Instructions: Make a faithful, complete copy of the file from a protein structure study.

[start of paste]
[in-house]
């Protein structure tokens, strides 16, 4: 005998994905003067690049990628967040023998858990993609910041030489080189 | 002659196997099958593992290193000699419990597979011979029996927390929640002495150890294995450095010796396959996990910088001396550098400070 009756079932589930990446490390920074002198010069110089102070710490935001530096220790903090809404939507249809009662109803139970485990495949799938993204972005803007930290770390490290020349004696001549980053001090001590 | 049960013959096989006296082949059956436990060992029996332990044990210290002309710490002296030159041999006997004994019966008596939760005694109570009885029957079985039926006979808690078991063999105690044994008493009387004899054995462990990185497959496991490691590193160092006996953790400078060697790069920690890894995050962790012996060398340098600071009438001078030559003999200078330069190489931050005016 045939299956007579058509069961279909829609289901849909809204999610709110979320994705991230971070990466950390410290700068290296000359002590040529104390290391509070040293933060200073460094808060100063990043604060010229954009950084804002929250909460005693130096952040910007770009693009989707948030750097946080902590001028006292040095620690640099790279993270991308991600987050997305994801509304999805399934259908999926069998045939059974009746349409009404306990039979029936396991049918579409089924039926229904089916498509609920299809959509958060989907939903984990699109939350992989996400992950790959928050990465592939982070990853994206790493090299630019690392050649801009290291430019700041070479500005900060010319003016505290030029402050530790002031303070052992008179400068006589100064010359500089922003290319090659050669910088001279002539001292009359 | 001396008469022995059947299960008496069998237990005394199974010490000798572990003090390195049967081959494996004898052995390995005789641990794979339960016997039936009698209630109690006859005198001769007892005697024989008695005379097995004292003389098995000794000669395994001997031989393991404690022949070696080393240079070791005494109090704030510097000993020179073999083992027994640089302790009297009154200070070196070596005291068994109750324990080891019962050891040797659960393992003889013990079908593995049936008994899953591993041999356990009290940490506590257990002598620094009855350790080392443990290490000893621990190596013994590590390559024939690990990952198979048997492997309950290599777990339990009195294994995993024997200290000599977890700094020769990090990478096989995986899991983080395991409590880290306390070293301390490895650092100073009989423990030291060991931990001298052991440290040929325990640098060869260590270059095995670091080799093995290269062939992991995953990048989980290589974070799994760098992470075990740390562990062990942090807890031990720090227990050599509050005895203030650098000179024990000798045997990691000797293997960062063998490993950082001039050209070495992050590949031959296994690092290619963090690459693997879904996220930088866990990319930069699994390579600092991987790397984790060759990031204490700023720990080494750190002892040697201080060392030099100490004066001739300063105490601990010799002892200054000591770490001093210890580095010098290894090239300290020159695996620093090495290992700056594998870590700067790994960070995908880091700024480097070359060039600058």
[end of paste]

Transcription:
[in-house]
């Protein structure tokens, strides 16, 4: 005998994905003067690049990628967040023998858990993609910041030489080189 | 002659196997099958593992290193000699419990597979011979029996927390929640002495150890294995450095010796396959996990910088001396550098400070 009756079932589930990446490390920074002198010069110089102070710490935001530096220790903090809404939507249809009662109803139970485990495949799938993204972005803007930290770390490290020349004696001549980053001090001590 | 049960013959096989006296082949059956436990060992029996332990044990210290002309710490002296030159041999006997004994019966008596939760005694109570009885029957079985039926006979808690078991063999105690044994008493009387004899054995462990990185497959496991490691590193160092006996953790400078060697790069920690890894995050962790012996060398340098600071009438001078030559003999200078330069190489931050005016 045939299956007579058509069961279909829609289901849909809204999610709110979320994705991230971070990466950390410290700068290296000359002590040529104390290391509070040293933060200073460094808060100063990043604060010229954009950084804002929250909460005693130096952040910007770009693009989707948030750097946080902590001028006292040095620690640099790279993270991308991600987050997305994801509304999805399934259908999926069998045939059974009746349409009404306990039979029936396991049918579409089924039926229904089916498509609920299809959509958060989907939903984990699109939350992989996400992950790959928050990465592939982070990853994206790493090299630019690392050649801009290291430019700041070479500005900060010319003016505290030029402050530790002031303070052992008179400068006589100064010359500089922003290319090659050669910088001279002539001292009359 | 001396008469022995059947299960008496069998237990005394199974010490000798572990003090390195049967081959494996004898052995390995005789641990794979339960016997039936009698209630109690006859005198001769007892005697024989008695005379097995004292003389098995000794000669395994001997031989393991404690022949070696080393240079070791005494109090704030510097000993020179073999083992027994640089302790009297009154200070070196070596005291068994109750324990080891019962050891040797659960393992003889013990079908593995049936008994899953591993041999356990009290940490506590257990002598620094009855350790080392443990290490000893621990190596013994590590390559024939690990990952198979048997492997309950290599777990339990009195294994995993024997200290000599977890700094020769990090990478096989995986899991983080395991409590880290306390070293301390490895650092100073009989423990030291060991931990001298052991440290040929325990640098060869260590270059095995670091080799093995290269062939992991995953990048989980290589974070799994760098992470075990740390562990062990942090807890031990720090227990050599509050005895203030650098000179024990000798045997990691000797293997960062063998490993950082001039050209070495992050590949031959296994690092290619963090690459693997879904996220930088866990990319930069699994390579600092991987790397984790060759990031204490700023720990080494750190002892040697201080060392030099100490004066001739300063105490601990010799002892200054000591770490001093210890580095010098290894090239300290020159695996620093090495290992700056594998870590700067790994960070995908880091700024480097070359060039600058």